Growers prescribe to many practices to improve soil health on their farms.
Remedies certainly differ, but all have one thing in common: they must make sense economically. Without the proper return on investment, a promising treatment is quickly discarded.
Cover crops are one prescription getting a close look from many farmers. The latest Census of Agriculture shows cover crops were seeded on 15.4 million acres in 2017. That’s a 50% increase since 2012.
Despite impressive growth, concerns about stand establishment, terminating a cover crop and most importantly, cost, deter farmers from trying the practice. Results from a recent USDA-Sustainable Agriculture Research & Education (SARE) report may alleviate some of those worries. It uses yield and economics data from five years of national cover crop surveys to try to answer a farmer’s most pressing question: When do cover crops pay?
“Cover Crop Economics: Opportunities to Improve Your Bottom Line in Row Crops” explored several management situations that can affect how quickly cover crops provide a positive net return. The quickest paybacks--one or two years--occurred:
> when herbicide-resistant weeds are a significant problem
> when cover crops are grazed, assuming there’s fencing and water already available
> when soil compaction takes place.
Waverly, Iowa, farmer Mark Mueller readily admits he took a leap of faith regarding potential economic returns when he first started trying cover crops. But he’s banking on soil health benefits paying out over the long run. “I don’t need to have the highest yield per acre, but I do need to make the most money per acre. I think I’m on track to do that with no-till and cover crops.”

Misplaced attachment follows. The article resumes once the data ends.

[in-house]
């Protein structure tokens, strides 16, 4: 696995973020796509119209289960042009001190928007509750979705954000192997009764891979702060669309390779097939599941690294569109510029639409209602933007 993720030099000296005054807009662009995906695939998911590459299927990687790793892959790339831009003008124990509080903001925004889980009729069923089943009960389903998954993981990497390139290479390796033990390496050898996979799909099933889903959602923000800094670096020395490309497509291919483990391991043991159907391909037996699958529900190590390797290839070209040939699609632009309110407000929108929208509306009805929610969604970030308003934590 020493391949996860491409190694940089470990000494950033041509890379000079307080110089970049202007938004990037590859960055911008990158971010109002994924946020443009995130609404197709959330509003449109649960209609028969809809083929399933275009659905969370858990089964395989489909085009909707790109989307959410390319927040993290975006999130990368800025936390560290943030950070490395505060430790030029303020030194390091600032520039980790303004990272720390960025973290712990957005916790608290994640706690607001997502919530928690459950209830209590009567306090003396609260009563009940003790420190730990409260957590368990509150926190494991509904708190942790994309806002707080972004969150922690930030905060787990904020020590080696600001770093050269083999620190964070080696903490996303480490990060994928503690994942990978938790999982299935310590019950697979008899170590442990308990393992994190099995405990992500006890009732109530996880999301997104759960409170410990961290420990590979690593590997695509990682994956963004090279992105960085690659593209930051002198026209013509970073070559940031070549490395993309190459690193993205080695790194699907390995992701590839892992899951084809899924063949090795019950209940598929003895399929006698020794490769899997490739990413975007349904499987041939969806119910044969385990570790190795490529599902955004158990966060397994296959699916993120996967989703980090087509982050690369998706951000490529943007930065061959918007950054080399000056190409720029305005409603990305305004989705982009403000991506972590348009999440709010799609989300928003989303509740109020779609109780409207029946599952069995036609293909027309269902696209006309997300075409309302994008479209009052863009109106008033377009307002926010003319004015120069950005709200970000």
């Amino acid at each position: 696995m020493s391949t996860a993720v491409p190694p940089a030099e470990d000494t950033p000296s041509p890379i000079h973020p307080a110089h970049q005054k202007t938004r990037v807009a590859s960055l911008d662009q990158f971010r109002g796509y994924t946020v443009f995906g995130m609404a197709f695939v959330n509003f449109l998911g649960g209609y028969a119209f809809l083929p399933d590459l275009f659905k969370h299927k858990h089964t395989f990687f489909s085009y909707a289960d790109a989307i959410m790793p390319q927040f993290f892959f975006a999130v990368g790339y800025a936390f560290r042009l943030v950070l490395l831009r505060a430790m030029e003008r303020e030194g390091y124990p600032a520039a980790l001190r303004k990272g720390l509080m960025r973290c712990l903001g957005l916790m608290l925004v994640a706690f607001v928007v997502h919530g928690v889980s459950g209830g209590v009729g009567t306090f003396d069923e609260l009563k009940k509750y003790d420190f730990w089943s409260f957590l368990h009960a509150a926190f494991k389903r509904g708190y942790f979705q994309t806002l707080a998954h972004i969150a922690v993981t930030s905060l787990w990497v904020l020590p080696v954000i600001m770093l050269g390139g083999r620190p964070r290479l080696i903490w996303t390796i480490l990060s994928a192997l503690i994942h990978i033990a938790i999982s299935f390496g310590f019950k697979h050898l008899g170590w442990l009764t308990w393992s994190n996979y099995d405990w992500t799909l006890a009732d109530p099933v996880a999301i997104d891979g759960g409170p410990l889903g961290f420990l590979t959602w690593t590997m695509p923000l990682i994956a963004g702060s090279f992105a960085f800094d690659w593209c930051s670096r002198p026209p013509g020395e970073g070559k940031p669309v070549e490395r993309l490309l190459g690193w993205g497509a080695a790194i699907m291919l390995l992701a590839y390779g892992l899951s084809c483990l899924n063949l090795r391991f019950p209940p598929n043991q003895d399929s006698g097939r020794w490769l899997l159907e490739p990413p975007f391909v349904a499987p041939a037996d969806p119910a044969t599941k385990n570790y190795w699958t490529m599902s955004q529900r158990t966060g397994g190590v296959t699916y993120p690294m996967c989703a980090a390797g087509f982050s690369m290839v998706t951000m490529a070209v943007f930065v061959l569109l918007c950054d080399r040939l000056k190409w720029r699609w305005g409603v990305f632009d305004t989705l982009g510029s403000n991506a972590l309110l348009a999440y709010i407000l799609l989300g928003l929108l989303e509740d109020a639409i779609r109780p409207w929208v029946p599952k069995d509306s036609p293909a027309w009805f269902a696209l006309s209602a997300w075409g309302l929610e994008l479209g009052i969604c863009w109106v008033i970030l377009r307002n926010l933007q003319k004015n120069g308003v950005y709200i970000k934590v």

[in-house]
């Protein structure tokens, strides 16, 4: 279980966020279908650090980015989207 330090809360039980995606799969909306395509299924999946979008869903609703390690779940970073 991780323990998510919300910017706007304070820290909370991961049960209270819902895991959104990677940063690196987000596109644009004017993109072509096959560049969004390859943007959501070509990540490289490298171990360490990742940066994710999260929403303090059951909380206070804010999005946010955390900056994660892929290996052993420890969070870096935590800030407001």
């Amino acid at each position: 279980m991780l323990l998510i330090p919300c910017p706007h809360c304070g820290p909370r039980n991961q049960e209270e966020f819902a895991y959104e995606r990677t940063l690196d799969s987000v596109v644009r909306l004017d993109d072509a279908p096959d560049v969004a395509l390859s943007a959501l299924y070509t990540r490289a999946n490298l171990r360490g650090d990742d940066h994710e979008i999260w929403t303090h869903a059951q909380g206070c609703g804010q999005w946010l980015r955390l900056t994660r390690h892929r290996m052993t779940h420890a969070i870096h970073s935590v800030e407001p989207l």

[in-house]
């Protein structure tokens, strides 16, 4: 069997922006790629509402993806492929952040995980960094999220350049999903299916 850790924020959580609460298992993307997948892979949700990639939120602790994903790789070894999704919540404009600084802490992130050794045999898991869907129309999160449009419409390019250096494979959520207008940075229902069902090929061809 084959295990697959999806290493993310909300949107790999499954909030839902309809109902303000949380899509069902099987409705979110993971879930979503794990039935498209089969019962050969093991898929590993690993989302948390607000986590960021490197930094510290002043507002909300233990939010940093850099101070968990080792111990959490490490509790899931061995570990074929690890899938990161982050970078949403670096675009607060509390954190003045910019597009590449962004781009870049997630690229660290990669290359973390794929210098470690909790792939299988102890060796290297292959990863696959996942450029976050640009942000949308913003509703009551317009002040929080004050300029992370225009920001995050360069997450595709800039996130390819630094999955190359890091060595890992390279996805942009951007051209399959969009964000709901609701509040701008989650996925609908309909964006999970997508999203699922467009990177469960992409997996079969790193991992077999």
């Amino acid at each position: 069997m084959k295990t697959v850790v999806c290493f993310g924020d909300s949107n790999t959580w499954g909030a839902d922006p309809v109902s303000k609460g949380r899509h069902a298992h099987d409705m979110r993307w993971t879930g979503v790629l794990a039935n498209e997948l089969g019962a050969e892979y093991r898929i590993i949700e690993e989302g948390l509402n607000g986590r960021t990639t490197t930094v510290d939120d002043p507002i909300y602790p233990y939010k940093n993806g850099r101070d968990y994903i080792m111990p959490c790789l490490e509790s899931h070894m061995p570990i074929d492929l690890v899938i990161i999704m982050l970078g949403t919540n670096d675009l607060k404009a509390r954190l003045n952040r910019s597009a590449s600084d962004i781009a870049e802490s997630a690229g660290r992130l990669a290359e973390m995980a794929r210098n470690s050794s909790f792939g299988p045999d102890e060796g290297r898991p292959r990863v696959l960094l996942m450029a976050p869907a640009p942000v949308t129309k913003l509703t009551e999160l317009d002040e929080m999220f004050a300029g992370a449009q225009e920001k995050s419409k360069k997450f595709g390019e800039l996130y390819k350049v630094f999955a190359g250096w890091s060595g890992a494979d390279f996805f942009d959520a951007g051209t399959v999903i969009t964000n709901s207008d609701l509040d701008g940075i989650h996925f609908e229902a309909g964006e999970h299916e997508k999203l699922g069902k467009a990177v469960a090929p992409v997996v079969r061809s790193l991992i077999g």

The report shows he may indeed be on the right path. After five years of cover crops, corn yields increased 3% and soybean yields 5%. In the drought year of 2012, there was a significantly bigger yield boost from cover cropping on the majority of farms responding to the survey. Corn yields increased by 6% and soybeans by 11.4% after one year of cover crop use.
The bushel boost was attributed to impacts on rainfall infiltration, reduced soil evaporation from cover crop residue, potentially deeper rooting of the row crops and changes to soil biology such as increased mycorrhizal fungi. These fungi allow plants to draw more nutrients and water from the soil. They also increase plant tolerance to environmental stresses and play a major role in soil aggregation process and stimulate microbial activity.
Today’s tight margins may prevent some growers from making the initial investment in cover crops (the survey used a median value of $25 per acre for seed and $12 per acre for seeding) and taking a longer point of view on the potential financial rewards of cover crops.
The bottom line of cover crops, of course, is the bottom line. Rob Myers, the lead author of the report and SARE program director at the University of Missouri, points out: “Thousands of farmers are finding the profitability benefits of cover crops on their farm do improve over time. It’s not unlike how applying ag lime can take 2 to 3 years to pay, or buying a new piece of equipment can take a few years to cash flow.
“However, if producers use cover crops to address problems specific to their farm, such as weeds, fertility, erosion or compaction, they can quickly gain cost efficiencies. The cover crops also provide a management tool to make soils more resilient to excessively dry or wet weather while building towards long-term improvements in profit.”
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